One the FDA's biggest controversies is coming back to test its new leadership.
Sarepta Therapeutics Inc. on Wednesday released promising early data from a study of a new drug to treat some patients with the rare muscle-wasting disease Duchenne Muscular Dystrophy (DMD). The drug is a follow-up to Exondys 51, another DMD treatment the FDA approved last year -- over the objection of some of its own scientists -- to treat a different subset of patients. The company plans to ask the FDA if it can seek accelerated approval of the medicine, according to Leerink analyst Joseph Schwartz. Its shares rose 11 percent on Wednesday.
No company has benefited more than Sarepta from an FDA shift in recent years toward greater flexibility in approving drugs for rare and deadly conditions such as DMD. And the company may reap more rewards from a new FDA regime that appears open to continuing that shift.
The FDA drug-approval process can be on the dry side -- heavy on PowerPoint and side-effect analysis. The saga of Exondys's approval was operatic in comparison.
Sarepta sought approval for that drug based on a tiny study of just 12 boys that wasn't blinded or placebo-controlled. The medicine caused a civil war at the FDA, between scientists who believed Sarepta hadn't proved its drug worked and an administrator worried that requiring another study would cause a cash crunch at Sarepta and harm patients with a deadly disease and no options. The fact that Exondys was approved under such circumstances suggested the FDA's approval bar was flexible.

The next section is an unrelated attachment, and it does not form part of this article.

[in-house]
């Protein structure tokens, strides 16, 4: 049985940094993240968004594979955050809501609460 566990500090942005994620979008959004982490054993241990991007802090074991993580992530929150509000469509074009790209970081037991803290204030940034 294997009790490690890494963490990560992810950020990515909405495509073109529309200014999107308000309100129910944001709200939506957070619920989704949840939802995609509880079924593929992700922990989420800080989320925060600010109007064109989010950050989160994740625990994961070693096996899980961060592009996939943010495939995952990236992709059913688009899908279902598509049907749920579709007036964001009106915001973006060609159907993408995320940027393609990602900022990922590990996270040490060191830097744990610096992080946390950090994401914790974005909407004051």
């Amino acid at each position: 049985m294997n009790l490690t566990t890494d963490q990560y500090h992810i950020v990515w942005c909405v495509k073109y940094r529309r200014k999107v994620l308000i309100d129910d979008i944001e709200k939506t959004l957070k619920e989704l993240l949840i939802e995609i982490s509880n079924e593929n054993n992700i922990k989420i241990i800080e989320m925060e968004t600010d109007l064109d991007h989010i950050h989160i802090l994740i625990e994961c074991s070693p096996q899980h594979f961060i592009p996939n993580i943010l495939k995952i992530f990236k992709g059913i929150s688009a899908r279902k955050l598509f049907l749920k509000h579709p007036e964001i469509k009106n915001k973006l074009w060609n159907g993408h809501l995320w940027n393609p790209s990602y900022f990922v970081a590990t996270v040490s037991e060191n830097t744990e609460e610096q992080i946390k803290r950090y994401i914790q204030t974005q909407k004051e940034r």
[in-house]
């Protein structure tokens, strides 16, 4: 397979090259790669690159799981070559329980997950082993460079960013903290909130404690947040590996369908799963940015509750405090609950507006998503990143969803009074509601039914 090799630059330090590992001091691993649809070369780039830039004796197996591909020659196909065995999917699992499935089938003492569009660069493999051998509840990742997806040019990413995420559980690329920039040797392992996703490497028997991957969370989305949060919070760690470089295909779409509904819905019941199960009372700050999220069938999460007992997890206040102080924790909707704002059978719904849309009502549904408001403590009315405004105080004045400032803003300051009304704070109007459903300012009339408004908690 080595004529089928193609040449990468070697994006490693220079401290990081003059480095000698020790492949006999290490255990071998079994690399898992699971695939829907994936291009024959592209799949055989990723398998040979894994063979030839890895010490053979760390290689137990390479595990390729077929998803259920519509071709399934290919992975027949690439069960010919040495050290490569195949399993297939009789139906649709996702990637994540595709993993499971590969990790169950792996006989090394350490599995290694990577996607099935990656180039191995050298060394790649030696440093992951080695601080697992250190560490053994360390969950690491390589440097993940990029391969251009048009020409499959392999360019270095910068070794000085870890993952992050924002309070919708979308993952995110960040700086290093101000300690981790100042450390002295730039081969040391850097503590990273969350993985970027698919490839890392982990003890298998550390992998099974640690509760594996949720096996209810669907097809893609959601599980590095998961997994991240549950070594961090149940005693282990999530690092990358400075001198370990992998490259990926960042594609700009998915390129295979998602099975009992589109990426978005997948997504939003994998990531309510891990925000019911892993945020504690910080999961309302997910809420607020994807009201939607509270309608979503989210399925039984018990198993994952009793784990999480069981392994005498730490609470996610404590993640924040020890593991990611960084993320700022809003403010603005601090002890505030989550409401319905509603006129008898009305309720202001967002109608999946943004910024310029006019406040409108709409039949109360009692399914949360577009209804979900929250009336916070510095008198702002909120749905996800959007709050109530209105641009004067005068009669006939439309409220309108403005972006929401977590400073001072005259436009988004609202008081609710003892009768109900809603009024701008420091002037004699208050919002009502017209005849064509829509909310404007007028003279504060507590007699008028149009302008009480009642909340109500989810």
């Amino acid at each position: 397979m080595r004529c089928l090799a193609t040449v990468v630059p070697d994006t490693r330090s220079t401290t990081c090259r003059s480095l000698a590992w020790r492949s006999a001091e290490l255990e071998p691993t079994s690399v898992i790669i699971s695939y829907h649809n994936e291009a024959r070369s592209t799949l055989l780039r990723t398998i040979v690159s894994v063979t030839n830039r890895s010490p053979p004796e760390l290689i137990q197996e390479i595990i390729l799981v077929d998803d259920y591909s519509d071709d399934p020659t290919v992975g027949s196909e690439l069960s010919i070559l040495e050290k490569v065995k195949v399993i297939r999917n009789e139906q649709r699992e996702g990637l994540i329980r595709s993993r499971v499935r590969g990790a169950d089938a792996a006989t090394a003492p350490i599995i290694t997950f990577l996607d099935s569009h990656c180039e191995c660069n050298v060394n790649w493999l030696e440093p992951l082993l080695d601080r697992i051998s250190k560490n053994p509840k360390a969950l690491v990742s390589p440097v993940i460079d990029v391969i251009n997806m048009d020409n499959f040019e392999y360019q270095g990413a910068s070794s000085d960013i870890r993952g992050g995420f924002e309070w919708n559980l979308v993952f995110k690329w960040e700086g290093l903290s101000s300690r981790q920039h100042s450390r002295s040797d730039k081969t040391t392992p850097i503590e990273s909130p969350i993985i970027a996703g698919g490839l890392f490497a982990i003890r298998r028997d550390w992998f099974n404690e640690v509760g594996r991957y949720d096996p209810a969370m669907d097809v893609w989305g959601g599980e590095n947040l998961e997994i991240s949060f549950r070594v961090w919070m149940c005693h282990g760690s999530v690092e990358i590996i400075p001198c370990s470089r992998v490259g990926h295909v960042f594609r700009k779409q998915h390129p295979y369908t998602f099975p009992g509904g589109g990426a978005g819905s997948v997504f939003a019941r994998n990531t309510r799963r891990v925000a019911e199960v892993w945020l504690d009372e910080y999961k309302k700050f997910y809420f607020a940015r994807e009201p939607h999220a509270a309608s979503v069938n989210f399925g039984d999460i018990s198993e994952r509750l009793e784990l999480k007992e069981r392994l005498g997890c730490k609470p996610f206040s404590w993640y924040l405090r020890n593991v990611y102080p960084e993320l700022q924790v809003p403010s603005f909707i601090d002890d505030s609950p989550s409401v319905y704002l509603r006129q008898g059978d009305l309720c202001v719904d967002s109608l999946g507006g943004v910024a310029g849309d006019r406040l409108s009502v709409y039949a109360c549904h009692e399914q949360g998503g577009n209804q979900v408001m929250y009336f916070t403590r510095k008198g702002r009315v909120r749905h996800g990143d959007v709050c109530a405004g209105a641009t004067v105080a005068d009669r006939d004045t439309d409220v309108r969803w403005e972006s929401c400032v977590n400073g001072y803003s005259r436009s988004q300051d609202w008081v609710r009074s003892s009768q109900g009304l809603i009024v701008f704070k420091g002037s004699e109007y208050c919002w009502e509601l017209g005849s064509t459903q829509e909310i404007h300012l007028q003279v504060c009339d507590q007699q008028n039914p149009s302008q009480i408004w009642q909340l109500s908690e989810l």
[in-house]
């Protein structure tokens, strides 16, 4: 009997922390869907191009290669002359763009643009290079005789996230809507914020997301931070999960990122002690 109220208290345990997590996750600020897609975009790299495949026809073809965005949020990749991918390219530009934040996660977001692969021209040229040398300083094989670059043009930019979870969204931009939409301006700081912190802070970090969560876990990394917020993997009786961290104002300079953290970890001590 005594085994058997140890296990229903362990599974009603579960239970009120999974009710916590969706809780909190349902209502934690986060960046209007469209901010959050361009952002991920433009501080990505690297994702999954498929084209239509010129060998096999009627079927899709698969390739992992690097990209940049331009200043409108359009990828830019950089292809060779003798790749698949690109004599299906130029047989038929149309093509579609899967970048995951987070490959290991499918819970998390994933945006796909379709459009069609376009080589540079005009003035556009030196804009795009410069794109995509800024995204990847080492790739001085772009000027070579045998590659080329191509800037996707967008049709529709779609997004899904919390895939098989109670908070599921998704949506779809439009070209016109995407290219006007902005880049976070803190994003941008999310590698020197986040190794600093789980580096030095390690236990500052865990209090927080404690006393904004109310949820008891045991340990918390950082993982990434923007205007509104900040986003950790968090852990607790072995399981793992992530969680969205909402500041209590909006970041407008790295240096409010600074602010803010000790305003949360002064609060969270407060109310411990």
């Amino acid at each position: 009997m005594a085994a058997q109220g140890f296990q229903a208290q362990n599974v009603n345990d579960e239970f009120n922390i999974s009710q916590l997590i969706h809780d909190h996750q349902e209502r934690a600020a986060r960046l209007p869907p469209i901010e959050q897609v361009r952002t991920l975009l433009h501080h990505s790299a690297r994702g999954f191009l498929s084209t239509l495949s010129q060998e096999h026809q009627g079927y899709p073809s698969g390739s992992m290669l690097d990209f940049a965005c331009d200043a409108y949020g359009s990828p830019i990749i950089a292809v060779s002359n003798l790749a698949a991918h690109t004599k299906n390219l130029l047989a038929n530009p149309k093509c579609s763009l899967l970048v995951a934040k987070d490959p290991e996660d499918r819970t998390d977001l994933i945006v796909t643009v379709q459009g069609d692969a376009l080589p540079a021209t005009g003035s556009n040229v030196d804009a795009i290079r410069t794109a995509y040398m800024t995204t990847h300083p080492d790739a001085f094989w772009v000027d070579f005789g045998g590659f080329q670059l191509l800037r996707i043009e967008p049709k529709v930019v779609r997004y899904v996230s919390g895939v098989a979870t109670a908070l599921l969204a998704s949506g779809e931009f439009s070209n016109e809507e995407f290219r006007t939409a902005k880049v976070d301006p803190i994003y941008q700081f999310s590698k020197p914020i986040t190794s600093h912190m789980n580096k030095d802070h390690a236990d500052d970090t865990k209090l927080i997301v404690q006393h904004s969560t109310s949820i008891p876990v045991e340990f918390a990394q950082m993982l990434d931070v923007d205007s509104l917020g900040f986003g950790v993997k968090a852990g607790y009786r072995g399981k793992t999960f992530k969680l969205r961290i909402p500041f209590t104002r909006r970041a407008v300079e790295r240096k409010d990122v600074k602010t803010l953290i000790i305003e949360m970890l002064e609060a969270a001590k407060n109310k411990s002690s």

There's evidence the man running the FDA since May, Commissioner Scott Gottlieb, may be extra bendy.
His FDA has recently reversed course in favor of an Eli Lilly & Co. arthritis drug and an Amicus Therapeutics Inc. rare-disease drug. Neither company will have to run additional, lengthy clinical trials the FDA had previously demanded.
Gottlieb's FDA has approved several drugs ahead of schedule, including the first of a new generation of cancer therapies that modify human immune cells to potentially wipe out cancers. Already, 2017 is the fourth most-productive year for drug approvals since 2005. Gottlieb also made comments during congressional testimony earlier this year that suggested he supports more FDA flexibility on clinical trial design.
Sarepta may need this extra flexibility if it wants rapid approval of its second DMD medicine. Wednesday's release is an early look at another tiny study. And there is no proof yet the drug provides direct patient benefit -- only that it increases levels of a protein DMD patients need, and it's a very small increase.
Gottlieb's predecessor at the FDA, Robert Califf, went out of his way to say Exondys's initial approval shouldn't set a precedent. The FDA made its approval conditional on Sarepta running another study to confirm Exondys works; that hasn't happened yet.
But the results Sarepta released Wednesday suggest its new medicine is potentially more effective than Exondys at raising that protein level. It may be hard for the FDA to say this isn't good enough for a possible accelerated approval, after already giving such treatment to Exondys.
If the FDA lets Sarepta apply for accelerated approval, then the new drug could come to market quite rapidly. That would be a big deal in terms of increasing the number of boys Sarepta's treatments can reach -- and an even bigger validation of the company's pipeline and strategy. Otherwise, it may be a long wait for a second drug.
The FDA's handling of Sarepta's new drug could also possibly be the strongest signal yet of what the industry can expect from Gottlieb's tenure.
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